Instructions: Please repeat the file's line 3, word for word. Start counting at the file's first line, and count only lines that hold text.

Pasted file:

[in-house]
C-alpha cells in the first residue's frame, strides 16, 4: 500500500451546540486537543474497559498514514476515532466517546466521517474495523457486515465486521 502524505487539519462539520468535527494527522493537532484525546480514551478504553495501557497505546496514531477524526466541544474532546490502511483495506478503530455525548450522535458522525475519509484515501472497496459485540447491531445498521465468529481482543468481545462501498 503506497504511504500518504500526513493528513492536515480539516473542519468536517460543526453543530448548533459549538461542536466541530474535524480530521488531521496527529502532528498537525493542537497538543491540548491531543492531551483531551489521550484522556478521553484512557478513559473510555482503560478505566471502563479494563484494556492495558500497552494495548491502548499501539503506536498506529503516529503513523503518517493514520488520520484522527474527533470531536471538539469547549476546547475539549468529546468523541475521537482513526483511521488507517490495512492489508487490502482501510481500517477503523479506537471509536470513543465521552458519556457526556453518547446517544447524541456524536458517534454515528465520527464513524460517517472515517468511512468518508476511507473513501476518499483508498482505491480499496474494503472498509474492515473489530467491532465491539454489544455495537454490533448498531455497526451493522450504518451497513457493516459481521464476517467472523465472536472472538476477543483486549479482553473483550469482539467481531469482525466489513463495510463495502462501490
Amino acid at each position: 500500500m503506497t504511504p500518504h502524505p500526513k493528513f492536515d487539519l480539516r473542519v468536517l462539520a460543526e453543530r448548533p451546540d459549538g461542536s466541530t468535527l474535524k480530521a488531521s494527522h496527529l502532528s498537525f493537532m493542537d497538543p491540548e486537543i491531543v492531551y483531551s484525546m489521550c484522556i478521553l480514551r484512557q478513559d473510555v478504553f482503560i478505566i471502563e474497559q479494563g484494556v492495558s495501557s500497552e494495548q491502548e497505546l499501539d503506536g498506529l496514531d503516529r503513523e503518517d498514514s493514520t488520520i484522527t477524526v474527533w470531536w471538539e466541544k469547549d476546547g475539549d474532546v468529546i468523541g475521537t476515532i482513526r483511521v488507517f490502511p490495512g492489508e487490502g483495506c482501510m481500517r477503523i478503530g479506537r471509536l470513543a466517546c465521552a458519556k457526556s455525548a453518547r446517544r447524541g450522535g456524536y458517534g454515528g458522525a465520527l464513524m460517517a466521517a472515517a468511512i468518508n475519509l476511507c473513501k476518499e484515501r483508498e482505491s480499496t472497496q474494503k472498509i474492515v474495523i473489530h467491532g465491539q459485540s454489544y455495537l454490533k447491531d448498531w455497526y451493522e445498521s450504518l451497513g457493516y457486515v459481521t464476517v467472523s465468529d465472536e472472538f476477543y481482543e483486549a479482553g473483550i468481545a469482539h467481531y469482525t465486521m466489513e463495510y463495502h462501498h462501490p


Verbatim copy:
Amino acid at each position: 500500500m503506497t504511504p500518504h502524505p500526513k493528513f492536515d487539519l480539516r473542519v468536517l462539520a460543526e453543530r448548533p451546540d459549538g461542536s466541530t468535527l474535524k480530521a488531521s494527522h496527529l502532528s498537525f493537532m493542537d497538543p491540548e486537543i491531543v492531551y483531551s484525546m489521550c484522556i478521553l480514551r484512557q478513559d473510555v478504553f482503560i478505566i471502563e474497559q479494563g484494556v492495558s495501557s500497552e494495548q491502548e497505546l499501539d503506536g498506529l496514531d503516529r503513523e503518517d498514514s493514520t488520520i484522527t477524526v474527533w470531536w471538539e466541544k469547549d476546547g475539549d474532546v468529546i468523541g475521537t476515532i482513526r483511521v488507517f490502511p490495512g492489508e487490502g483495506c482501510m481500517r477503523i478503530g479506537r471509536l470513543a466517546c465521552a458519556k457526556s455525548a453518547r446517544r447524541g450522535g456524536y458517534g454515528g458522525a465520527l464513524m460517517a466521517a472515517a468511512i468518508n475519509l476511507c473513501k476518499e484515501r483508498e482505491s480499496t472497496q474494503k472498509i474492515v474495523i473489530h467491532g465491539q459485540s454489544y455495537l454490533k447491531d448498531w455497526y451493522e445498521s450504518l451497513g457493516y457486515v459481521t464476517v467472523s465468529d465472536e472472538f476477543y481482543e483486549a479482553g473483550i468481545a469482539h467481531y469482525t465486521m466489513e463495510y463495502h462501498h462501490p